The UK is celebrating Living Wage Week but the Mayor says it will remain voluntary.
Boris Johnson says although he does believe in the Living Wage, making it compulsory could hinder small businesses from creating new jobs in the capital.
The Mayor says he is still behind a voluntary Living Wage Campaign, which recommends employers to pay their staff a minimum of £8.55, over £2 more than the national minimum wage of £6.31. However, when the question was addressed at the last Mayor’s Question Time, he replied that making it compulsory is “not the way forward”.
He says the voluntary Living Wage Campaign has so far put 60 million pounds into the pockets of London’s poorest and “companies who can afford to pay their staff the Living Wage should.
The Mayor says he agrees with Business Secretary Vince Cable who said in an earlier statement that a compulsory living wage could destroy jobs.
The Mayor says lowering taxation and National Insurance for low income takers is a better solution.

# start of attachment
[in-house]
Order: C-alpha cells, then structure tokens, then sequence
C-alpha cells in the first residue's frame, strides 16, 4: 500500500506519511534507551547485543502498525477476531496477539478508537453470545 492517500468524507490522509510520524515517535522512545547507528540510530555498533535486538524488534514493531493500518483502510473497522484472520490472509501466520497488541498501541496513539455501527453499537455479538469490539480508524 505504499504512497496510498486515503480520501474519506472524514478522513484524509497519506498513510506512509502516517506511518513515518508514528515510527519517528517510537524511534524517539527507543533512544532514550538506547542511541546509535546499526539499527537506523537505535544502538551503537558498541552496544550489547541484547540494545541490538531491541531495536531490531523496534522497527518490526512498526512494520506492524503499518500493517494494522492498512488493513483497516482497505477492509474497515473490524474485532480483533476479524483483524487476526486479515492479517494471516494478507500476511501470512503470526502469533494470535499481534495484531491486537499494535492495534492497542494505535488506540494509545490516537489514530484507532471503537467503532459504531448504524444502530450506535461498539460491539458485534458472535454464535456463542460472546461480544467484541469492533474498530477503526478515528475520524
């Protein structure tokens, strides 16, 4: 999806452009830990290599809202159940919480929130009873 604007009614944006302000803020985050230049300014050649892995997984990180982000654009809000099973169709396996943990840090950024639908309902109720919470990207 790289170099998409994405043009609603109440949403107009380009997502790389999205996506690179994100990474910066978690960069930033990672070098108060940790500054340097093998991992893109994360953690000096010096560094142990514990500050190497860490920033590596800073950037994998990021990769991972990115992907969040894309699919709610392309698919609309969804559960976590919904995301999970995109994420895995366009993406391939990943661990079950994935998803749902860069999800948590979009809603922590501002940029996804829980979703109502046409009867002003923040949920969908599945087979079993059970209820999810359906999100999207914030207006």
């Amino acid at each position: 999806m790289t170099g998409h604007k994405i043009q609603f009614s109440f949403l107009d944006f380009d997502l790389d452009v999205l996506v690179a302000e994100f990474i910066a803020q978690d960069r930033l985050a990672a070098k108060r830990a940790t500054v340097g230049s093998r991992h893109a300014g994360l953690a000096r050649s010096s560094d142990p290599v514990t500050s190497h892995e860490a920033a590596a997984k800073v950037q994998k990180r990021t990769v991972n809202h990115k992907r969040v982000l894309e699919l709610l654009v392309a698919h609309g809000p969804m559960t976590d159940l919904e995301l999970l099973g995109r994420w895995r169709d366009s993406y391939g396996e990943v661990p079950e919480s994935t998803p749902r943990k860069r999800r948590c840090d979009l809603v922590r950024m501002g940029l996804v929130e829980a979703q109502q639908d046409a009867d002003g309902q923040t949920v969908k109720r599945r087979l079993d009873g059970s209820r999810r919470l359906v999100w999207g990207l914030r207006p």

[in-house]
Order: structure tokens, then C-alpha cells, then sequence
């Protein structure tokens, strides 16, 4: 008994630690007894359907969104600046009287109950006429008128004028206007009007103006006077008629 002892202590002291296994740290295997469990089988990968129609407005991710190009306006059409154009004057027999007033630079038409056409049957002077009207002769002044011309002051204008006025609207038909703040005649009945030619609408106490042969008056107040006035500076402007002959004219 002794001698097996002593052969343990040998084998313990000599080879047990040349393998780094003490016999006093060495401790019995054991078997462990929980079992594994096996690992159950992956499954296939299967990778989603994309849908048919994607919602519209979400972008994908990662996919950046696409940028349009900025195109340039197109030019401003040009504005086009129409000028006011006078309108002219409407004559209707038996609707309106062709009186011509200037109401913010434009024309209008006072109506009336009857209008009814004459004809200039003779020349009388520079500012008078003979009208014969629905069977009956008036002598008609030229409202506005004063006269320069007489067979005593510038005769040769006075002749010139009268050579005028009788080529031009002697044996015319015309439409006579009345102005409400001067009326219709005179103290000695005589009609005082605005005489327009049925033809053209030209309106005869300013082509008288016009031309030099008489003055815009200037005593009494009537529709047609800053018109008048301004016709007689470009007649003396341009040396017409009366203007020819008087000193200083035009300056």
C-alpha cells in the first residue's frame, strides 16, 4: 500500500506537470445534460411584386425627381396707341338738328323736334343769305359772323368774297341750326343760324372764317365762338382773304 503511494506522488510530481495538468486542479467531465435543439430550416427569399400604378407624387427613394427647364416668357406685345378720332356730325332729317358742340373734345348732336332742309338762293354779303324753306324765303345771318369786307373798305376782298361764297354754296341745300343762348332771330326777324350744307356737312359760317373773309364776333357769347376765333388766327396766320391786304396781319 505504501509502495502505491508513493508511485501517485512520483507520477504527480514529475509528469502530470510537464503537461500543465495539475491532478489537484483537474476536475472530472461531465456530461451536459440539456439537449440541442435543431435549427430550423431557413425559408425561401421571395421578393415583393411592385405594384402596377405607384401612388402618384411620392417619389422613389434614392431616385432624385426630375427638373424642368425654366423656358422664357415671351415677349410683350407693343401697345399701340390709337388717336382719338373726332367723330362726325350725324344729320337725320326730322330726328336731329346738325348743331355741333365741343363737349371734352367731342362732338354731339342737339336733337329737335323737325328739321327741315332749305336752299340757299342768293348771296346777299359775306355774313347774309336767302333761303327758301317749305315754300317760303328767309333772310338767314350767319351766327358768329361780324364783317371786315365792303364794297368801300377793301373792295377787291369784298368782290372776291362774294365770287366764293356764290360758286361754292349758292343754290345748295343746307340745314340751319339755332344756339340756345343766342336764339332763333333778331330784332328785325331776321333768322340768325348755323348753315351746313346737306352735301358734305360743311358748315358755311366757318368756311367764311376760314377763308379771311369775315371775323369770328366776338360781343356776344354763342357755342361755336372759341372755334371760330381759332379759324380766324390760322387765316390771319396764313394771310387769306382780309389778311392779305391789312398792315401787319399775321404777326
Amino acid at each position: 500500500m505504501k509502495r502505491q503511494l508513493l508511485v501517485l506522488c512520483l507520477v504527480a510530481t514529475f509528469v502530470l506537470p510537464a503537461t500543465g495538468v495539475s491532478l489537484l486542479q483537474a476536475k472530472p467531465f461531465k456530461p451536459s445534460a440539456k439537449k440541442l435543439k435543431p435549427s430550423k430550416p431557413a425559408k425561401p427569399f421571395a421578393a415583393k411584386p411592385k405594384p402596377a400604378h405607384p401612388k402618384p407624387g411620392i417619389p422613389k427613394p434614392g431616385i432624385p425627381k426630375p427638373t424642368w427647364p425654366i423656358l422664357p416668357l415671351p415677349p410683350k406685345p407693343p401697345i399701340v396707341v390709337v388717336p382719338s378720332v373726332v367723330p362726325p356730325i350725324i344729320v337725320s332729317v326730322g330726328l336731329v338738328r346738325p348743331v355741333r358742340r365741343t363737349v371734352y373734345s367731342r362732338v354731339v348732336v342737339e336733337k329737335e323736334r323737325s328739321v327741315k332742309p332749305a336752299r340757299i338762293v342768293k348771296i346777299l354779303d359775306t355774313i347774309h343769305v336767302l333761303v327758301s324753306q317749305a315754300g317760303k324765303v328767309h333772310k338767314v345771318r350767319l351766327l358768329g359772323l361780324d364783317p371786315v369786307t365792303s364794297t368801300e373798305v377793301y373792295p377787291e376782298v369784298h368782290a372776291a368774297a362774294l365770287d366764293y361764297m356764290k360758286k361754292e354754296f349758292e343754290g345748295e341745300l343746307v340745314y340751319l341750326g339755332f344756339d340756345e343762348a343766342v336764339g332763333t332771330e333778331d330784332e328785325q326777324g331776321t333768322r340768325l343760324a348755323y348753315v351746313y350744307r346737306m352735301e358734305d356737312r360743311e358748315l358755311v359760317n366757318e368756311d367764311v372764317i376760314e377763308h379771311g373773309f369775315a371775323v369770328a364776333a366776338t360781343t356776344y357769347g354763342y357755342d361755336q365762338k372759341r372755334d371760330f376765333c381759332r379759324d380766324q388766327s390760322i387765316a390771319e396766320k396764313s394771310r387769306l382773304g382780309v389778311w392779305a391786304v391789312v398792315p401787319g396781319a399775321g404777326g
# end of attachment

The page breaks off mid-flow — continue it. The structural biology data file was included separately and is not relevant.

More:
John Hood from The Equality Trust says he would be “disappointed to see the Living wage go”. Although he agrees some businesses could struggle to pay it, he says it could also work to their favour, as higher wages would help put more money back into the economy.
The UK is celebrating Living Wage Week between 3-9 October. The first Living Wage Week was celebrated last year. This says the Living Wage campaign helped draw attention to the scheme resulting in new employers embracing the idea.
The London Living Wage is part of the nation-wide Living Wage Campaign. It is an hourly rate which is updated every year and calculated according to the basic cost of living in the UK.